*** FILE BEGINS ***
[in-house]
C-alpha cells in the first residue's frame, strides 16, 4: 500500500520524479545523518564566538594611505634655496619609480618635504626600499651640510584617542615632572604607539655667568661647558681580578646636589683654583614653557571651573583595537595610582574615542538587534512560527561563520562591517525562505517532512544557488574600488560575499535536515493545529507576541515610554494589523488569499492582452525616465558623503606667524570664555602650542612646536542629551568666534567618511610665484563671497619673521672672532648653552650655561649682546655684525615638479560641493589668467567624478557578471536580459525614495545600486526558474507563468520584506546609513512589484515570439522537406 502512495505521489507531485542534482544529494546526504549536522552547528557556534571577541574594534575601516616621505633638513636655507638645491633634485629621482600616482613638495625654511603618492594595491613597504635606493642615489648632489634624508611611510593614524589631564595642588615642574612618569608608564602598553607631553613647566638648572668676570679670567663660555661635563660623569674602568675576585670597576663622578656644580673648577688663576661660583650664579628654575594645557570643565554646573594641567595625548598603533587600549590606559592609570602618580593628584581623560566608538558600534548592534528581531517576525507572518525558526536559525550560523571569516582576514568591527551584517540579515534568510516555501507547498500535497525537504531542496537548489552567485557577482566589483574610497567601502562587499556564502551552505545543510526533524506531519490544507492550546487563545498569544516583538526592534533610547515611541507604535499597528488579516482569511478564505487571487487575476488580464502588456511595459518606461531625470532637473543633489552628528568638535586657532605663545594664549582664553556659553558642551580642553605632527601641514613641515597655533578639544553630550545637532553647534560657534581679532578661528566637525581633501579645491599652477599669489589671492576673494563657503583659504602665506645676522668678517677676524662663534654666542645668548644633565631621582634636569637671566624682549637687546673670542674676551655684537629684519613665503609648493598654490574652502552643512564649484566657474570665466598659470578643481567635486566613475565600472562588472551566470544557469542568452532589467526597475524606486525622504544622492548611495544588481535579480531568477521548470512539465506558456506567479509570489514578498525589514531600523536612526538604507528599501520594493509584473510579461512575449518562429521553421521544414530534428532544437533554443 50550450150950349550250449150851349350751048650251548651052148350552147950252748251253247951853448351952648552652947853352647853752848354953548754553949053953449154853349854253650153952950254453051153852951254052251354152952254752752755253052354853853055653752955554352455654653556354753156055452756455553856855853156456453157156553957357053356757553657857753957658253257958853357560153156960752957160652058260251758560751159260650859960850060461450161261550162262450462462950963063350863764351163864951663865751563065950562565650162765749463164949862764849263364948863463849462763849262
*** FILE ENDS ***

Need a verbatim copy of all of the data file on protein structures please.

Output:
[in-house]
C-alpha cells in the first residue's frame, strides 16, 4: 500500500520524479545523518564566538594611505634655496619609480618635504626600499651640510584617542615632572604607539655667568661647558681580578646636589683654583614653557571651573583595537595610582574615542538587534512560527561563520562591517525562505517532512544557488574600488560575499535536515493545529507576541515610554494589523488569499492582452525616465558623503606667524570664555602650542612646536542629551568666534567618511610665484563671497619673521672672532648653552650655561649682546655684525615638479560641493589668467567624478557578471536580459525614495545600486526558474507563468520584506546609513512589484515570439522537406 502512495505521489507531485542534482544529494546526504549536522552547528557556534571577541574594534575601516616621505633638513636655507638645491633634485629621482600616482613638495625654511603618492594595491613597504635606493642615489648632489634624508611611510593614524589631564595642588615642574612618569608608564602598553607631553613647566638648572668676570679670567663660555661635563660623569674602568675576585670597576663622578656644580673648577688663576661660583650664579628654575594645557570643565554646573594641567595625548598603533587600549590606559592609570602618580593628584581623560566608538558600534548592534528581531517576525507572518525558526536559525550560523571569516582576514568591527551584517540579515534568510516555501507547498500535497525537504531542496537548489552567485557577482566589483574610497567601502562587499556564502551552505545543510526533524506531519490544507492550546487563545498569544516583538526592534533610547515611541507604535499597528488579516482569511478564505487571487487575476488580464502588456511595459518606461531625470532637473543633489552628528568638535586657532605663545594664549582664553556659553558642551580642553605632527601641514613641515597655533578639544553630550545637532553647534560657534581679532578661528566637525581633501579645491599652477599669489589671492576673494563657503583659504602665506645676522668678517677676524662663534654666542645668548644633565631621582634636569637671566624682549637687546673670542674676551655684537629684519613665503609648493598654490574652502552643512564649484566657474570665466598659470578643481567635486566613475565600472562588472551566470544557469542568452532589467526597475524606486525622504544622492548611495544588481535579480531568477521548470512539465506558456506567479509570489514578498525589514531600523536612526538604507528599501520594493509584473510579461512575449518562429521553421521544414530534428532544437533554443 50550450150950349550250449150851349350751048650251548651052148350552147950252748251253247951853448351952648552652947853352647853752848354953548754553949053953449154853349854253650153952950254453051153852951254052251354152952254752752755253052354853853055653752955554352455654653556354753156055452756455553856855853156456453157156553957357053356757553657857753957658253257958853357560153156960752957160652058260251758560751159260650859960850060461450161261550162262450462462950963063350863764351163864951663865751563065950562565650162765749463164949862764849263364948863463849462763849262